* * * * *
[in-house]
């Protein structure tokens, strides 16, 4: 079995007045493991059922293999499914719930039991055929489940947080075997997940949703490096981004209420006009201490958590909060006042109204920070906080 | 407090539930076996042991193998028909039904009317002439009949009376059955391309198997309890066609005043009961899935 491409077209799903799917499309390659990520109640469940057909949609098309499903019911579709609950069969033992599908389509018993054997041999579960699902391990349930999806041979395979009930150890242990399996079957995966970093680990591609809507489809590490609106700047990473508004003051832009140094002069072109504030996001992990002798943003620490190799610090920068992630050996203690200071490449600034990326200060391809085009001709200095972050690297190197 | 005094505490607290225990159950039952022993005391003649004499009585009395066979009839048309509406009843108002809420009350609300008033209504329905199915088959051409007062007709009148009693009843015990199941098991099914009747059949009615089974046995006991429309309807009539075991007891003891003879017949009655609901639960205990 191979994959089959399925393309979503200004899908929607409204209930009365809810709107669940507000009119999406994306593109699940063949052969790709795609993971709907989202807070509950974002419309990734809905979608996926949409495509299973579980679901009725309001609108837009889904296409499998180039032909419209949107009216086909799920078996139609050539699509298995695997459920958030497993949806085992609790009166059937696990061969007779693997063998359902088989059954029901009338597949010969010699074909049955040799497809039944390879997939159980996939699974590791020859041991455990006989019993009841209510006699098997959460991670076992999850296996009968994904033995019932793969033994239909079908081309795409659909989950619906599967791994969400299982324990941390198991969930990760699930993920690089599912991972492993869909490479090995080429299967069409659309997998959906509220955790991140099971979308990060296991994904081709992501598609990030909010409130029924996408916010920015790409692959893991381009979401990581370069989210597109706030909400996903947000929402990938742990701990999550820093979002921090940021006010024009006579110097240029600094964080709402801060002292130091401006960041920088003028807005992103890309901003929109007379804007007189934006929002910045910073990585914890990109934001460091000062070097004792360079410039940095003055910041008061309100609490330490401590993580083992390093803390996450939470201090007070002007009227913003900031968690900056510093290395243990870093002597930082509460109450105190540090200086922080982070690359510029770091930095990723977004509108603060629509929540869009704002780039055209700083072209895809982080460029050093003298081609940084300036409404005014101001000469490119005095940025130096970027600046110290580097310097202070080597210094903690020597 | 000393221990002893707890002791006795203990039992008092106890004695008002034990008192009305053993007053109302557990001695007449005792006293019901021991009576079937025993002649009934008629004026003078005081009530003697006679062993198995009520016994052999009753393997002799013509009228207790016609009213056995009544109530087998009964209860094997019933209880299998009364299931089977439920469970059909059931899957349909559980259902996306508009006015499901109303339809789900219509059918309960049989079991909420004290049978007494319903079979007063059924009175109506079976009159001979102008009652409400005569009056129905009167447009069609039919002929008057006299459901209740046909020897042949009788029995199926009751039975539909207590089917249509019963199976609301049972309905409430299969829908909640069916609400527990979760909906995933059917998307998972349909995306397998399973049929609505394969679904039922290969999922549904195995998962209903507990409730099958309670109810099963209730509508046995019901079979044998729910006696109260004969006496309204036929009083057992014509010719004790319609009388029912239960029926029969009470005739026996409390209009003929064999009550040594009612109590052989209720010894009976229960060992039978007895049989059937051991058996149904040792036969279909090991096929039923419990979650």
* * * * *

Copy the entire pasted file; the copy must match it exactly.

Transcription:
[in-house]
């Protein structure tokens, strides 16, 4: 079995007045493991059922293999499914719930039991055929489940947080075997997940949703490096981004209420006009201490958590909060006042109204920070906080 | 407090539930076996042991193998028909039904009317002439009949009376059955391309198997309890066609005043009961899935 491409077209799903799917499309390659990520109640469940057909949609098309499903019911579709609950069969033992599908389509018993054997041999579960699902391990349930999806041979395979009930150890242990399996079957995966970093680990591609809507489809590490609106700047990473508004003051832009140094002069072109504030996001992990002798943003620490190799610090920068992630050996203690200071490449600034990326200060391809085009001709200095972050690297190197 | 005094505490607290225990159950039952022993005391003649004499009585009395066979009839048309509406009843108002809420009350609300008033209504329905199915088959051409007062007709009148009693009843015990199941098991099914009747059949009615089974046995006991429309309807009539075991007891003891003879017949009655609901639960205990 191979994959089959399925393309979503200004899908929607409204209930009365809810709107669940507000009119999406994306593109699940063949052969790709795609993971709907989202807070509950974002419309990734809905979608996926949409495509299973579980679901009725309001609108837009889904296409499998180039032909419209949107009216086909799920078996139609050539699509298995695997459920958030497993949806085992609790009166059937696990061969007779693997063998359902088989059954029901009338597949010969010699074909049955040799497809039944390879997939159980996939699974590791020859041991455990006989019993009841209510006699098997959460991670076992999850296996009968994904033995019932793969033994239909079908081309795409659909989950619906599967791994969400299982324990941390198991969930990760699930993920690089599912991972492993869909490479090995080429299967069409659309997998959906509220955790991140099971979308990060296991994904081709992501598609990030909010409130029924996408916010920015790409692959893991381009979401990581370069989210597109706030909400996903947000929402990938742990701990999550820093979002921090940021006010024009006579110097240029600094964080709402801060002292130091401006960041920088003028807005992103890309901003929109007379804007007189934006929002910045910073990585914890990109934001460091000062070097004792360079410039940095003055910041008061309100609490330490401590993580083992390093803390996450939470201090007070002007009227913003900031968690900056510093290395243990870093002597930082509460109450105190540090200086922080982070690359510029770091930095990723977004509108603060629509929540869009704002780039055209700083072209895809982080460029050093003298081609940084300036409404005014101001000469490119005095940025130096970027600046110290580097310097202070080597210094903690020597 | 000393221990002893707890002791006795203990039992008092106890004695008002034990008192009305053993007053109302557990001695007449005792006293019901021991009576079937025993002649009934008629004026003078005081009530003697006679062993198995009520016994052999009753393997002799013509009228207790016609009213056995009544109530087998009964209860094997019933209880299998009364299931089977439920469970059909059931899957349909559980259902996306508009006015499901109303339809789900219509059918309960049989079991909420004290049978007494319903079979007063059924009175109506079976009159001979102008009652409400005569009056129905009167447009069609039919002929008057006299459901209740046909020897042949009788029995199926009751039975539909207590089917249509019963199976609301049972309905409430299969829908909640069916609400527990979760909906995933059917998307998972349909995306397998399973049929609505394969679904039922290969999922549904195995998962209903507990409730099958309670109810099963209730509508046995019901079979044998729910006696109260004969006496309204036929009083057992014509010719004790319609009388029912239960029926029969009470005739026996409390209009003929064999009550040594009612109590052989209720010894009976229960060992039978007895049989059937051991058996149904040792036969279909090991096929039923419990979650």